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Business 2.0: A Big Test For Linux

Jan 28, 2003, 20:30 (14 Talkback[s])
(Other stories by Eric Hellweg)

"Every so often in the tech world, an intellectual-property lawsuit comes along that gets the coders clucking, predicting that it's the end of the digital world as we know it. A year ago, it was British Telecom's attempt to collect royalties on hyperlinks. And Amazon now and then comes under fire for some of its business-process patents.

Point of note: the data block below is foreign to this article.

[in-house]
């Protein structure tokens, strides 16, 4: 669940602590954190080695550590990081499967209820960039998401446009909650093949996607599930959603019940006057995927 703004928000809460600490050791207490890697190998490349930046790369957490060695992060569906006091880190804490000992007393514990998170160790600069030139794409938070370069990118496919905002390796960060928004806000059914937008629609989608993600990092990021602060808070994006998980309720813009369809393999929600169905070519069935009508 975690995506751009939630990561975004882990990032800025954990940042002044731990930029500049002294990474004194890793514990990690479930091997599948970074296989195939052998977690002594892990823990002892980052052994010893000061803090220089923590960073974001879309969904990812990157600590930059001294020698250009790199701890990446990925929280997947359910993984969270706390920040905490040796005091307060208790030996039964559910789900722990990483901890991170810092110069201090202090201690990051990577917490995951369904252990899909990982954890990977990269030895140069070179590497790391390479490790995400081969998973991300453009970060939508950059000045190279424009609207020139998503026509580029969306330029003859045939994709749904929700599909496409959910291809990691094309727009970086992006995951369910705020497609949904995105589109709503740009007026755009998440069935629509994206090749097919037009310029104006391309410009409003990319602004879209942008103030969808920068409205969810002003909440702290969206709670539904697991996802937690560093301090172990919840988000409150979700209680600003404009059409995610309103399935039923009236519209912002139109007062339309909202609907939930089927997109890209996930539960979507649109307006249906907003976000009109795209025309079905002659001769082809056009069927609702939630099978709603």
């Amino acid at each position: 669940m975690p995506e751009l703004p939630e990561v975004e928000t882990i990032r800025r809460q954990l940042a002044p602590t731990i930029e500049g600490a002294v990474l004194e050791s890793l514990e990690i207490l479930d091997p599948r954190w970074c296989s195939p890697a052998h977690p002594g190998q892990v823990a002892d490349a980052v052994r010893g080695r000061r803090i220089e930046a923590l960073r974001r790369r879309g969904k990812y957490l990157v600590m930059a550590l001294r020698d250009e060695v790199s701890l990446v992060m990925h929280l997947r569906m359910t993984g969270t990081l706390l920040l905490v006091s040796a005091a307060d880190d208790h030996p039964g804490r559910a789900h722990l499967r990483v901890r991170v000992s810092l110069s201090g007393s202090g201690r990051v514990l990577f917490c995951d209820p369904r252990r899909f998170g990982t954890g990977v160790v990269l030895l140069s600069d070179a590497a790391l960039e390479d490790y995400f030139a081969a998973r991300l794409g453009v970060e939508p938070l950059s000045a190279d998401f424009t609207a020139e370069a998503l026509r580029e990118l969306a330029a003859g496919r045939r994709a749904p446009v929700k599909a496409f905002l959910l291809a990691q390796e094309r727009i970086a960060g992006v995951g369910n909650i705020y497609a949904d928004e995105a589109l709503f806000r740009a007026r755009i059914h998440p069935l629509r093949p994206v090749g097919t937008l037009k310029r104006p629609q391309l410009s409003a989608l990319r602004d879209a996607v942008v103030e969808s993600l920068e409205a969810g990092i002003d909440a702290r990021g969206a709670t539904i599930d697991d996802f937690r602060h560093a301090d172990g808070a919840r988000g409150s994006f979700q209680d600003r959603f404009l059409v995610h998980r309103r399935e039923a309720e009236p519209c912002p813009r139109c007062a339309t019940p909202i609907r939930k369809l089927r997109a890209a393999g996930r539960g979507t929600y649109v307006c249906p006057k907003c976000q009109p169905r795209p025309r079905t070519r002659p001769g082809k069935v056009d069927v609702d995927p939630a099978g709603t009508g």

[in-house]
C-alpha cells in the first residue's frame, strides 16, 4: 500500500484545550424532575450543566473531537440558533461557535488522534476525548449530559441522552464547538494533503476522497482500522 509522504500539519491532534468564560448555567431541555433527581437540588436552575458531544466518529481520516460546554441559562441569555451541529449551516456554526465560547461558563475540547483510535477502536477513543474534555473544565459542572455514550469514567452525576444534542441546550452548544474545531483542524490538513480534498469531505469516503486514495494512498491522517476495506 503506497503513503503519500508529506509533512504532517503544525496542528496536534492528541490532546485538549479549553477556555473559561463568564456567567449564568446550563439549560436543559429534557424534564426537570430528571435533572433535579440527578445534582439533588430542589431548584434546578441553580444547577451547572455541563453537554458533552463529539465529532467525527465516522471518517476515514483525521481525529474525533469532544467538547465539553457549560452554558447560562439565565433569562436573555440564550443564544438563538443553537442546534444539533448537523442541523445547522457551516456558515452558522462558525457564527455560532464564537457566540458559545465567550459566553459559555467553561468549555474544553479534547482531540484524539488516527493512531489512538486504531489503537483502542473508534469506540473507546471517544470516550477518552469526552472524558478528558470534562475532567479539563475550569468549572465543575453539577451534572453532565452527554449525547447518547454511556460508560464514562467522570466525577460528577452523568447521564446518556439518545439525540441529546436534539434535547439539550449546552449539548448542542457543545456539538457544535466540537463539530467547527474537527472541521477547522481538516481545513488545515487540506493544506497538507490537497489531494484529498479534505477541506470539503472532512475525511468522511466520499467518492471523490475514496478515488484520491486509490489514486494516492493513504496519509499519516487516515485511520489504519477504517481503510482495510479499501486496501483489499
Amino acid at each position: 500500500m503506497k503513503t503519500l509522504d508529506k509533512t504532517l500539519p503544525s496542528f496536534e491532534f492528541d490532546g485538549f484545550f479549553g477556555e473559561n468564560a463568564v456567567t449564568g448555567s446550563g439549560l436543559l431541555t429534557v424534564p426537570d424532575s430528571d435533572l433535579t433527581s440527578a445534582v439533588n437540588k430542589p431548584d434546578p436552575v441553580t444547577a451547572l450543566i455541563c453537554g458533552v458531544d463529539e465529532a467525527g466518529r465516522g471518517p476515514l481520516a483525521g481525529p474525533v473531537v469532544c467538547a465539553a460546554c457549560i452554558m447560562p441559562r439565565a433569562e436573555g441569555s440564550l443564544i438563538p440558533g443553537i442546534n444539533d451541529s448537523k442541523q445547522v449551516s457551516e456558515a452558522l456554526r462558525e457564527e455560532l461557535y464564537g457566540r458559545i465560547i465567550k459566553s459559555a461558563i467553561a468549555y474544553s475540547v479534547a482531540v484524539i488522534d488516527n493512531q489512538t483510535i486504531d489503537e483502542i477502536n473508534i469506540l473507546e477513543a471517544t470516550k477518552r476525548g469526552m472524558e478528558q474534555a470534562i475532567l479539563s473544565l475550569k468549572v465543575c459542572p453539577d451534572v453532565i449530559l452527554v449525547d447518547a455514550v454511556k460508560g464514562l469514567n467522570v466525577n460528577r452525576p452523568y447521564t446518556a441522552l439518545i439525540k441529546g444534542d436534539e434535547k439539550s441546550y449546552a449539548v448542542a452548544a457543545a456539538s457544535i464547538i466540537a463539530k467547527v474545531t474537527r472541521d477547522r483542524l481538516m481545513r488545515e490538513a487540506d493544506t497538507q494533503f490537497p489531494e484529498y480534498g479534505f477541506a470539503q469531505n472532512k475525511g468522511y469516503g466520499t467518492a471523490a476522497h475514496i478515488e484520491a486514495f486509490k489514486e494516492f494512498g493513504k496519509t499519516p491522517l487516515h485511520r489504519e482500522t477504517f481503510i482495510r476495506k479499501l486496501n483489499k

"The Linux community, due in part to its freewheeling nature and in part to its public licensing schema, largely has avoided the litigious fray. Until now. On Jan. 22, open-source software provider SCO Group (formerly Caldera) announced its plans to form a licensing division and hire über-lawyer David Boies 'for research and protection of SCO's patents, copyrights and other intellectual property.' The move has met with serious consternation among the Linux and open-source communities, with venom coming, not surprisingly, from the Slashdot camp in particular. 'Does anyone else see this as the end of SCO (Caldera) like I do?' one poster asked. 'I certainly will never use anything from them ever again.' This kind of typical Slashdot vitriol aside, many open-source observers view this as a turning point in the history of Linux adoption and use..."

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